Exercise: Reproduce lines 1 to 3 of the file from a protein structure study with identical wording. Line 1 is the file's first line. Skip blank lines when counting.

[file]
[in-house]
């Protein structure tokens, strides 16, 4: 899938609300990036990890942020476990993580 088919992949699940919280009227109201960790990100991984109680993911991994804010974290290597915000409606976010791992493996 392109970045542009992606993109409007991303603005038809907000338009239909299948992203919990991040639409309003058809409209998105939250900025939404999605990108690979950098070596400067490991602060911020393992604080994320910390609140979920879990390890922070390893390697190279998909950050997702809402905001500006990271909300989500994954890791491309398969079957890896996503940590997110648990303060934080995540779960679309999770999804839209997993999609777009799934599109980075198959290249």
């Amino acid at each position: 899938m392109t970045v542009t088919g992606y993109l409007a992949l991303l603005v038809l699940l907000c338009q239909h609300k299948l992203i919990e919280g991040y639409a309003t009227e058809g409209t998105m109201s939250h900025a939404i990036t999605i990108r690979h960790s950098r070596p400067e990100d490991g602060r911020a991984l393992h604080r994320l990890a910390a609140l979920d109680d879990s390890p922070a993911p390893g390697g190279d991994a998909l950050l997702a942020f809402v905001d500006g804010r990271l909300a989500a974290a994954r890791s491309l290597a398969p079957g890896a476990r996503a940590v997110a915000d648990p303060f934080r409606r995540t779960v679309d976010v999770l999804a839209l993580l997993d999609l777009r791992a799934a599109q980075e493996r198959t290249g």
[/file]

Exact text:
[in-house]
């Protein structure tokens, strides 16, 4: 899938609300990036990890942020476990993580 088919992949699940919280009227109201960790990100991984109680993911991994804010974290290597915000409606976010791992493996 392109970045542009992606993109409007991303603005038809907000338009239909299948992203919990991040639409309003058809409209998105939250900025939404999605990108690979950098070596400067490991602060911020393992604080994320910390609140979920879990390890922070390893390697190279998909950050997702809402905001500006990271909300989500994954890791491309398969079957890896996503940590997110648990303060934080995540779960679309999770999804839209997993999609777009799934599109980075198959290249």
């Amino acid at each position: 899938m392109t970045v542009t088919g992606y993109l409007a992949l991303l603005v038809l699940l907000c338009q239909h609300k299948l992203i919990e919280g991040y639409a309003t009227e058809g409209t998105m109201s939250h900025a939404i990036t999605i990108r690979h960790s950098r070596p400067e990100d490991g602060r911020a991984l393992h604080r994320l990890a910390a609140l979920d109680d879990s390890p922070a993911p390893g390697g190279d991994a998909l950050l997702a942020f809402v905001d500006g804010r990271l909300a989500a974290a994954r890791s491309l290597a398969p079957g890896a476990r996503a940590v997110a915000d648990p303060f934080r409606r995540t779960v679309d976010v999770l999804a839209l993580l997993d999609l777009r791992a799934a599109q980075e493996r198959t290249g």